"I want my own radio station"
Nikhil Chinnappa on his dreams, ambitions, skills and quirks. PRINCE FREDERICK speaks to the VJ
VJ NIKHIL Chinnappa was in the city recently, interacting with those who have been bitten by the RJ-ing bug. At the radio workshop, organised by Adventures of Tintin, Nikhil was assessing the audio recordings prepared by the participants.
He was quite candid. "Why are you making a production of it? Why don't you just cut to the chase and say what you have to (say) as quickly as possible," he told one participant. "Cut that fake accent out. That'll put the listeners off," he told another. "English. English. Improve your grammar," he told yet another. "If you go on air, the listeners will drift off to sleep. Pack your voice with some energy," he picked on one more.
Later Nikhil spoke about his career, interests, adventures and misadventures. "I did my architecture degree with hospital design as the subject of my thesis. I did not have a fancy for the subject at all. I only wanted a course that did not have maths, which gave me nightmares at school. I opted for architecture, knowing little that it is crammed with mathematical concepts. But I managed to cope."
He did not, however, use this degree as a calling card. Instead, he became a radio jockey with an FM channel in Mumbai. One thing led to another and he found himself among the most-sought-after VJs in the country. Be that as it may, he has not cooled off on RJ-ing and radio-broadcasting.
"My dream is to set up my own radio station." How close is he to realising it? "I'm actually light years away. The wet blanket of the country's radio policy has smothered my hopes. The licence fee is exorbitant! Moreover, I want to create a station that will be slightly irreverent towards the Establishment. Our people are not yet prepared for something like that."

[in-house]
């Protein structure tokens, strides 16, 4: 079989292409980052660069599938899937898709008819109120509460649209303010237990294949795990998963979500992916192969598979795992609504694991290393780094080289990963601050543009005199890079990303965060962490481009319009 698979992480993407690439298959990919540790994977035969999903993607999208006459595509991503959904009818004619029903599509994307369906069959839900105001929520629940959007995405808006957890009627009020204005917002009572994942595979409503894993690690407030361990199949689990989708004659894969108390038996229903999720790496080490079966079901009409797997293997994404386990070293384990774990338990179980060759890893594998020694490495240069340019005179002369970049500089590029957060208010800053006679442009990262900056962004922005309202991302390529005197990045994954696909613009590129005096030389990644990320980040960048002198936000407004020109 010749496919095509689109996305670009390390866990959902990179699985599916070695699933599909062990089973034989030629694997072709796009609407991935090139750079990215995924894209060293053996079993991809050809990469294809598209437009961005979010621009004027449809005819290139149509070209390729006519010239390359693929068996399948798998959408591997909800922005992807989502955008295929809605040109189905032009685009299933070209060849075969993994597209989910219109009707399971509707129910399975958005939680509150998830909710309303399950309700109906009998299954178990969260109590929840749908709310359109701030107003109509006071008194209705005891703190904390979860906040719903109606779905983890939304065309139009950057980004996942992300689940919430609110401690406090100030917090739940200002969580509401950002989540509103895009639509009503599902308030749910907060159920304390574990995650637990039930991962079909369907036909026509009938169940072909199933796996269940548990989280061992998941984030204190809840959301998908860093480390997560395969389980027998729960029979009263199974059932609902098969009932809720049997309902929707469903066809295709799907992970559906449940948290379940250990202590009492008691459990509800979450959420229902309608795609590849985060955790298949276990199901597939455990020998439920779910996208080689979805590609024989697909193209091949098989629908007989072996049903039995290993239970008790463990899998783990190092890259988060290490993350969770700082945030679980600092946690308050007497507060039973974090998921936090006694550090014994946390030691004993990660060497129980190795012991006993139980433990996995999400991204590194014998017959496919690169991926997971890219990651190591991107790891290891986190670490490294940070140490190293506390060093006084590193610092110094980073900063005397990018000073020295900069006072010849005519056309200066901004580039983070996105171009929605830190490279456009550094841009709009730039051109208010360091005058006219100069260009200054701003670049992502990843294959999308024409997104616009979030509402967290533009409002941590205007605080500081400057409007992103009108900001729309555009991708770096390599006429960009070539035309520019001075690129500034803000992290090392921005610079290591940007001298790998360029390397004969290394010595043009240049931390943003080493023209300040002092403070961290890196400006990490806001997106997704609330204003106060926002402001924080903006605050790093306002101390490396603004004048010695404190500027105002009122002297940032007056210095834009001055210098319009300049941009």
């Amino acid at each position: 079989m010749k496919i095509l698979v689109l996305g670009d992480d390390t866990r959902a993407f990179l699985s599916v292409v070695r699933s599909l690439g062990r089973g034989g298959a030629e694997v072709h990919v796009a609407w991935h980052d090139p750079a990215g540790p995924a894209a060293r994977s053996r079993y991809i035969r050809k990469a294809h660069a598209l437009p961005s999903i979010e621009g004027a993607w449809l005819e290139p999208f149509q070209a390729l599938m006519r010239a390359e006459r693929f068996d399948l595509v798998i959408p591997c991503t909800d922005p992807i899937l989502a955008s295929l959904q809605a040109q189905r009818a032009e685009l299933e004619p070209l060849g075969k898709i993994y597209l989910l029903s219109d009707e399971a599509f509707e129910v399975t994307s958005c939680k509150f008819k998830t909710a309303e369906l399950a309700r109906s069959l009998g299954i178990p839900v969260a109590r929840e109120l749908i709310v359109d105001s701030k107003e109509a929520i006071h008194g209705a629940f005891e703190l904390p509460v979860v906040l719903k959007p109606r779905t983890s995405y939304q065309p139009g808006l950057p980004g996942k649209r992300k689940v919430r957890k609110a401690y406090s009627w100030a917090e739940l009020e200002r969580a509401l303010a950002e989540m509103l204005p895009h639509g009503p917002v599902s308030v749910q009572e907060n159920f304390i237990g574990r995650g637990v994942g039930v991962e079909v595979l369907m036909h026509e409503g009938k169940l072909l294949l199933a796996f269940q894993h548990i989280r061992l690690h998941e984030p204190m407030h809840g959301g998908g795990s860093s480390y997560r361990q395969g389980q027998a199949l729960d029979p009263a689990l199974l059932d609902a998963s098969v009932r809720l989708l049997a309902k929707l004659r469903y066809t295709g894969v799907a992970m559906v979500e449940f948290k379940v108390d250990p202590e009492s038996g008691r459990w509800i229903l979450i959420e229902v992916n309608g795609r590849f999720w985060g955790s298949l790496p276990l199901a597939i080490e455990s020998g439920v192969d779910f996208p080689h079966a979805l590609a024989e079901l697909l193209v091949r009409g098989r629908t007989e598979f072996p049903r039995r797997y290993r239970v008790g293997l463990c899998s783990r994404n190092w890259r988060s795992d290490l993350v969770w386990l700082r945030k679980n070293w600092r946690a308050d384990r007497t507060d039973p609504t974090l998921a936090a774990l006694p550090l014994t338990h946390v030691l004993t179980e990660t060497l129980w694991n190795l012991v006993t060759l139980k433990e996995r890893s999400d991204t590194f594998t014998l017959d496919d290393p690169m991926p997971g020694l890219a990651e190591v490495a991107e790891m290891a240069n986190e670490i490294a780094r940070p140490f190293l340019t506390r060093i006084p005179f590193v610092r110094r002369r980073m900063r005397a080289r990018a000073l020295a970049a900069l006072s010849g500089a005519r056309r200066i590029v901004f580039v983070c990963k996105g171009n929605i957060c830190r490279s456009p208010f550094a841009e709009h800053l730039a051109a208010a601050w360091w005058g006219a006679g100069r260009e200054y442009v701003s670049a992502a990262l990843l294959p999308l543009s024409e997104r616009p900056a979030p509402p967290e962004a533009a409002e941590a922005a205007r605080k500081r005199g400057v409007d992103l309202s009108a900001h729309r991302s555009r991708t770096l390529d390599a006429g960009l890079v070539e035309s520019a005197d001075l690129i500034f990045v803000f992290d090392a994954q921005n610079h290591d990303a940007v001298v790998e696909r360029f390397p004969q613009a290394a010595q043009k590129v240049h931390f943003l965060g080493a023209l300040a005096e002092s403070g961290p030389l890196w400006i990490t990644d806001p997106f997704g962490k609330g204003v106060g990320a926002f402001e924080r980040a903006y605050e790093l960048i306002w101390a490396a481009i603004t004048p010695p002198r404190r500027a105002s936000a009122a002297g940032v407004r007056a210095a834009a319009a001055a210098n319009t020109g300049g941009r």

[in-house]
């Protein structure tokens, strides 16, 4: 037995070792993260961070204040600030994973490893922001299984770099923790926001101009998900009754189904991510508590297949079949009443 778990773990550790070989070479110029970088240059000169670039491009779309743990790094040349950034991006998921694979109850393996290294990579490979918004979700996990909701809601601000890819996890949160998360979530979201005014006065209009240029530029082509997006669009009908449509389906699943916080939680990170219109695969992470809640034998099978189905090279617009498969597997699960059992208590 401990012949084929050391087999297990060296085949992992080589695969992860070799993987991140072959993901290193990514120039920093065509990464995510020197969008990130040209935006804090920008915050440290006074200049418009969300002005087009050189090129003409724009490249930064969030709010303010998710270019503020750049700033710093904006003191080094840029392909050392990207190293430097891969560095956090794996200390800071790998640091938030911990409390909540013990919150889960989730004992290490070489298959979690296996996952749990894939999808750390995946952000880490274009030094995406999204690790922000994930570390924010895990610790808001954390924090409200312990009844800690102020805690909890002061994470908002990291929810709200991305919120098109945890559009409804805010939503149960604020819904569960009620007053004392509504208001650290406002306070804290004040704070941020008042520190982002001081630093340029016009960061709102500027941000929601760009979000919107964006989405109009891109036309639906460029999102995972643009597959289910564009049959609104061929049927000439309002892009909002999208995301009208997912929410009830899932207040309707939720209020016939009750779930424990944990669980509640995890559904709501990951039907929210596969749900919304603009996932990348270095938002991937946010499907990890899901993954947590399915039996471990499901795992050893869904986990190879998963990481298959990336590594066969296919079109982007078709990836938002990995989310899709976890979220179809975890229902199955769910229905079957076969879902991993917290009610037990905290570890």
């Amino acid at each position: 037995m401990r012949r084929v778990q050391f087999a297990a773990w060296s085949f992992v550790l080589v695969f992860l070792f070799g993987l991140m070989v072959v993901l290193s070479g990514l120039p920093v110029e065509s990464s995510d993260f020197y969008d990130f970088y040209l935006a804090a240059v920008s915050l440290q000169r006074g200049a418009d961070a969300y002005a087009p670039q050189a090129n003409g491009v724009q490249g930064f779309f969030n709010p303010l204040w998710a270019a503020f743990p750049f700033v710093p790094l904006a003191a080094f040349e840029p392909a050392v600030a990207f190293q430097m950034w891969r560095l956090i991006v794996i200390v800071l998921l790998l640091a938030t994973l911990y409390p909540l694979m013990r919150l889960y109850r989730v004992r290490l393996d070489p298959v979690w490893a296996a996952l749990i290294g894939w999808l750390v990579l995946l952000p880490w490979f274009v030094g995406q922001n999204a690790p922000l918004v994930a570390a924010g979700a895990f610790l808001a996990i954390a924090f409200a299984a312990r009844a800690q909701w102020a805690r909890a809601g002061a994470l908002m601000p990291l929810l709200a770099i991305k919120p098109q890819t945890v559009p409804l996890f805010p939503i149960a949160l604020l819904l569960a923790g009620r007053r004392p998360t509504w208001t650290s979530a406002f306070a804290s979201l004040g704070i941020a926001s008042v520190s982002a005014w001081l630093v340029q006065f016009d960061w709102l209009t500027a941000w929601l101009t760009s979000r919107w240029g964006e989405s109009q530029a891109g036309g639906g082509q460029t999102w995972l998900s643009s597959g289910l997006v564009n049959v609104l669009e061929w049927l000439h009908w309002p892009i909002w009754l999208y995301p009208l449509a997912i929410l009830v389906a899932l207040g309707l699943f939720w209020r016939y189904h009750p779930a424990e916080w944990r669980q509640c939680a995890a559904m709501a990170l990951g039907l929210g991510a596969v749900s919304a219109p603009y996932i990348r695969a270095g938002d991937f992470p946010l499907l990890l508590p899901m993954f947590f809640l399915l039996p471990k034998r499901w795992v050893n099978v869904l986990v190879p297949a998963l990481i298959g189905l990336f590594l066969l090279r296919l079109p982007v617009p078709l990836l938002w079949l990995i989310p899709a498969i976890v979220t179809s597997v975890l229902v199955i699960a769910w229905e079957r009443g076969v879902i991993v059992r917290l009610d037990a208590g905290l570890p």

He has not turned his back on his architectural past either; he wants to put his "building" skills to use. "I am going to restructure my house in Bandra."
Taking a measure of the Amethyst's "close-to-half-timbering" architecture, he says "it is in the mould of colonial architecture."
"Interests and skills do not die, they just lie hidden." Which means he will take a few more cracks at acting (in films), notwithstanding the lukewarm response to his debut film, "Snip". "It was a madcap story of a woman, a gangster and a rickshaw puller. I played the role of a tequila-loving womaniser."
Nikhil has also appeared in a serial "Hello Friends" opposite Maria Goretti. And a Hindi film, featuring Nikhil, is in the can. "I am not bothered if it does well or not. What matters is, I had a whale of a time acting in it," smiles the multi-faceted VJ.
Nikhil finds cast-iron excuses for holidaying. "My last holiday was in Ibiza, the dancing capital of the world."
He has gallivanted across the globe, thanks to his "insatiable interest" in adventure sports. He is into surfing, sky-diving, bungee-jumping and the works. That is "my way of recharging the batteries."
Nikhil is also an inveterate reader. "I lap up anything in print." So much so that he is used to reading a book from cover to cover without bothering to find out who has written it. "Right now I am reading this book called `Tipping Point'," he says. Who is the author? He draws a blank.
Send this article to Friends by